That said, I did not entirely buy the way the fruits of that repair are presented in Olivia’s inevitable speech to the (unseen) immigration judge. She calls Beatriz “my history, my recipe, my family,” all claims that Beatriz’s conduct has made implausible. From the evidence presented by the show, it seems that Olivia has actually been thriving during Beatriz’s absence. Olivia has initiated, in an intelligent way, her own youthful sexual explorations, and she’s developed an online support community through a well-followed blog, and in neither of these pursuits has her mother furnished a recipe. There is no evidence that her relationship with her father is bad, either. And since, whatever Olivia may be telling the judge, her mom has simply not been “a family,” Beatriz is no longer necessary to Olivia the way a more ordinary mother would be. The fact that Beatriz brings out the dancer in her daughter (Dance With Me), though it’s a positive, hardly fills that void. The other plausible claim of Beatriz to matter in Olivia’s life is simply the example provided in what Hudes, in a program note, calls “Beatriz’s celebration in the face of hardship,” that she is what the lyrics call a “lioness.”
Show business people seem to believe more than we ordinary mortals do in the curative powers of female indomitability. Show them an Auntie Mame or a Dolly Levi or a Momma Rose or a Roxie Hart or an unsinkable Molly Brown and they feel invigorated. Most of us would be exhausted (or worse) at having any of these characters as a mother. In order for us to respond to the ending the way Hudes wants us to, however, we have to sign onto that notion. But Olivia has already shown herself too astute for that. Has the road trip revived her love for her mother? Yes, and plausibly so. But has it restored Beatriz to the central position in Olivia’s life Olivia wants to convince the judge of? Not at all. And Beatriz hasn’t made Olivia a “lioness” because she was already well on the path to becoming one. (In a sour adolescent way, of course, but it’s still hard to miss.)
By any reasonable yardstick, then, Olivia’s testimony ought to be a lie. A well-intentioned lie, a lie of which most of us would approve, but a lie nonetheless. It is not true to the facts of the drama, or even, really, to the deeper points Miss You Like Hell has been making. Yet, while it is hard to be certain, it appears Hudes wants us to believe Olivia’s testimony is emotionally true. I know I am not the only member of the audience who cannot follow Hudes that far.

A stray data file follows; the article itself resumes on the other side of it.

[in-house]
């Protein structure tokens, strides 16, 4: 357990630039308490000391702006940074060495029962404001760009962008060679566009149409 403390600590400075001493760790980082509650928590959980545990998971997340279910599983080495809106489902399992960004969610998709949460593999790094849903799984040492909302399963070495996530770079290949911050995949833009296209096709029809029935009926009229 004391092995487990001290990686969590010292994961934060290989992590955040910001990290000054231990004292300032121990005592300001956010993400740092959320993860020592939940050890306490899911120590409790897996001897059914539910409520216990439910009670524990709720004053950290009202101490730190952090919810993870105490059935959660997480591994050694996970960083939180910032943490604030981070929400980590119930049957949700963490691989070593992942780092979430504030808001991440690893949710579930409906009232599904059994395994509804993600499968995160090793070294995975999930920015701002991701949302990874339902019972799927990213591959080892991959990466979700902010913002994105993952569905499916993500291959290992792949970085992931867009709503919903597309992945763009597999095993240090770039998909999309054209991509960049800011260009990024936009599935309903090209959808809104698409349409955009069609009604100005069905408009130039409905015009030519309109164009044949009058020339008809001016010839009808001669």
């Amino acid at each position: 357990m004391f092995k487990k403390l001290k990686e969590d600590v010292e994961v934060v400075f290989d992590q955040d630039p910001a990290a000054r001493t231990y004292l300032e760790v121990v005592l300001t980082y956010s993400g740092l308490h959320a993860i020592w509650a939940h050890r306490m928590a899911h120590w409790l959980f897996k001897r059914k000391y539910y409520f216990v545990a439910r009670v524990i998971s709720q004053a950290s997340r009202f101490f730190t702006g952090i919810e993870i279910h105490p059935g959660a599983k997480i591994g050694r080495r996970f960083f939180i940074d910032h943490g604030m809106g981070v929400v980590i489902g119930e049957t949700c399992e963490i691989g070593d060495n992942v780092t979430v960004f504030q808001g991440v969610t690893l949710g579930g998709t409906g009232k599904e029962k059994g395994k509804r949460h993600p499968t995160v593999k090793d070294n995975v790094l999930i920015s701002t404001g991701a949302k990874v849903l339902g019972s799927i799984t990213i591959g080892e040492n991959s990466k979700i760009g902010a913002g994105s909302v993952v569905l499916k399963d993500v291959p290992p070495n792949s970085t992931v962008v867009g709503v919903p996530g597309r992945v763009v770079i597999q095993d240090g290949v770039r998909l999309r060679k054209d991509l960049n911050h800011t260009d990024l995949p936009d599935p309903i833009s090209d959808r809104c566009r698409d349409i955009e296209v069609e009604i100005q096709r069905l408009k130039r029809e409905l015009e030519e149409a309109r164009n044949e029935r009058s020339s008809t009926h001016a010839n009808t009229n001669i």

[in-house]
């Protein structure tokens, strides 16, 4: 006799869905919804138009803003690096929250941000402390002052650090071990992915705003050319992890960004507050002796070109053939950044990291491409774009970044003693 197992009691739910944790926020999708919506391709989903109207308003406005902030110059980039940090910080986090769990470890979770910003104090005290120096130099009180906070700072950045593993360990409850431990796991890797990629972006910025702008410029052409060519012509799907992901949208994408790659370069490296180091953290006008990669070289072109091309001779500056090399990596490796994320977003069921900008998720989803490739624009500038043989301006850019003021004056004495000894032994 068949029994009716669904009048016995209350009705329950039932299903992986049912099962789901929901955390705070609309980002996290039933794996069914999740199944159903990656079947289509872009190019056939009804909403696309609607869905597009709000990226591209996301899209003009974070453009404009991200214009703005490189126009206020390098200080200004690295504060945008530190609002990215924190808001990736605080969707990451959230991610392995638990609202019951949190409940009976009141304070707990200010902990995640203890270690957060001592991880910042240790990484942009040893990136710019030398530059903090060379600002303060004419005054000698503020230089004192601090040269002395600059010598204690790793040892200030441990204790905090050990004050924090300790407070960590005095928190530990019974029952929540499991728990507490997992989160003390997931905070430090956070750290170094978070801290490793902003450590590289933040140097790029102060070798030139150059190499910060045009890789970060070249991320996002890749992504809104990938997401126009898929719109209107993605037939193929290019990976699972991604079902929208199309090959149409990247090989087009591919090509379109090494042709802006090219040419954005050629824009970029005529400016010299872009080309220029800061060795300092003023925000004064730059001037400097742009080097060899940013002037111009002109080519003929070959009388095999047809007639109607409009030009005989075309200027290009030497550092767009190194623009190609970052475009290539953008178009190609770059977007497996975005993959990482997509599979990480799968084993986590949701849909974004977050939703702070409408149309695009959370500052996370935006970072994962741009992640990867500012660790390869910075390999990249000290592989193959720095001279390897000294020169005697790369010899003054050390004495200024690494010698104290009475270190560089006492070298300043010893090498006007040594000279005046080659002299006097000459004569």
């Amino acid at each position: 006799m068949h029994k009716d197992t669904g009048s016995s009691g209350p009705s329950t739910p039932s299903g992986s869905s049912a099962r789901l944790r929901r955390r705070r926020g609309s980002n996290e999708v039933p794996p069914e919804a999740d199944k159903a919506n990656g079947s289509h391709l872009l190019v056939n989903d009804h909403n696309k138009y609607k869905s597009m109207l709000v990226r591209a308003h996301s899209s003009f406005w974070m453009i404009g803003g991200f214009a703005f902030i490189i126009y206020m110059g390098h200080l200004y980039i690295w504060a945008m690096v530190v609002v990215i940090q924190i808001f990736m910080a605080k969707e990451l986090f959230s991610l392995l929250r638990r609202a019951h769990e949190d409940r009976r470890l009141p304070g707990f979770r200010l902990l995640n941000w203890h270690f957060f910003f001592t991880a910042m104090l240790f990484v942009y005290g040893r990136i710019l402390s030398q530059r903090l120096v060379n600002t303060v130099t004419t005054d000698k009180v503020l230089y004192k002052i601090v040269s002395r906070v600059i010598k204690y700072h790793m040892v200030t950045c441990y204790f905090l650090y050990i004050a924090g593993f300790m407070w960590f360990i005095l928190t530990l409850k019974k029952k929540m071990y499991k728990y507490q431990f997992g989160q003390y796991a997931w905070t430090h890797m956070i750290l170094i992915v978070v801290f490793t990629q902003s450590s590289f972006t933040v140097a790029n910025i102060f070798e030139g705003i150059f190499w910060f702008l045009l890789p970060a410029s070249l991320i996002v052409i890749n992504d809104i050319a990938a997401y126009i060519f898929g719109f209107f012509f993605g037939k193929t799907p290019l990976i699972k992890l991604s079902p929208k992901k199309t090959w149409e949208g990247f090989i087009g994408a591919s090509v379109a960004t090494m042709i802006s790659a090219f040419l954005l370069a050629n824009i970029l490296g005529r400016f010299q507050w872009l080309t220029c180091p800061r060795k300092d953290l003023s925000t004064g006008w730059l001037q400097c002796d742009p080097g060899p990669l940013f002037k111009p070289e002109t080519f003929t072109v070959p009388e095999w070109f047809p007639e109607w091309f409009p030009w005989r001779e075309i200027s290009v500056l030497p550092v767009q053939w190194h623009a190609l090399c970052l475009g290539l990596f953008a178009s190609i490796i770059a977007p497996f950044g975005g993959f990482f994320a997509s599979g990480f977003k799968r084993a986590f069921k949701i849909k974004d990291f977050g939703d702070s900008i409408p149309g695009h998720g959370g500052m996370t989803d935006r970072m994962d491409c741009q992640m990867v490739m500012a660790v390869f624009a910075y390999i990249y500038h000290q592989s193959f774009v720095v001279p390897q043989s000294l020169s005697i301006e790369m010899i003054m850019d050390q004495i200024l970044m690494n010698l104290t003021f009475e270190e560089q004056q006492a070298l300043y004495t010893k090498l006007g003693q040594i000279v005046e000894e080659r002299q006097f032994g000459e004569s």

Which is far from saying that all is lost. Without going into spoiler-level detail, let me concede that the ultimate ending, what comes after the hearing, remains powerful, but more because of the politics of it than the personal aspects. You do not need a normally-intense mother-daughter bond to make the threat of stretching any family bond over an impermeable border an unspeakable attack on the dignity of the family involved. National boundaries should not be permissible or acceptable ways of excluding those who have a need to come into a country or who have established ties in its communities. National sovereignty is never a valid excuse for marginalizing people like Beatriz, or for forcing them to live without a driver’s license or legitimate ways of working, or for making their families live under the threat of removal. Miss You Like Hell illustrates, in a very personal and detailed way, how these policies do damage and destroy lives and families, even away from the border, and this has little to do with what we’ve seen of the Beatriz/Olivia relationship. You have a right not to be touched by such hateful policies even if you can’t fully reclaim the place you abandoned in your daughter’s life. And conversely, you can be a human dynamo with a thirst for all that life has to offer, and all these hateful policies may still be more indomitable than you, particularly in the short run. (Though, as the finale, Epilogue, makes convincingly clear, where there is hope and faith in the long run, and an expansive sense of community, everything good remains possible.)
On balance, then, even if one does not fully believe in the evolution of the depicted family along the lines that Hudes would apparently wish, this is an enjoyable and uplifting evening of theater. The performances are Center Stage quality, which is to say stellar, and well-directed by Rebecca Martínez. Velez and Gomérez make a marvelous mother/daughter team. I loved Rachel Stern in a short but memorable turn as a court clerk and Jaela Cheeks-Lomax as Pearl, one of Olivia’s blog supporters out in the ether. McKeown’s music is always agreeable and occasionally inspiring, and well-performed by a tight band under music director Tiffany Underwood Holmes.
So Ms. Ybarra has made an auspicious beginning. We shall watch with great interest to see how she follows up.
Copyright (c) Jack L. B. Gohn
Photo credit: Bill Geenen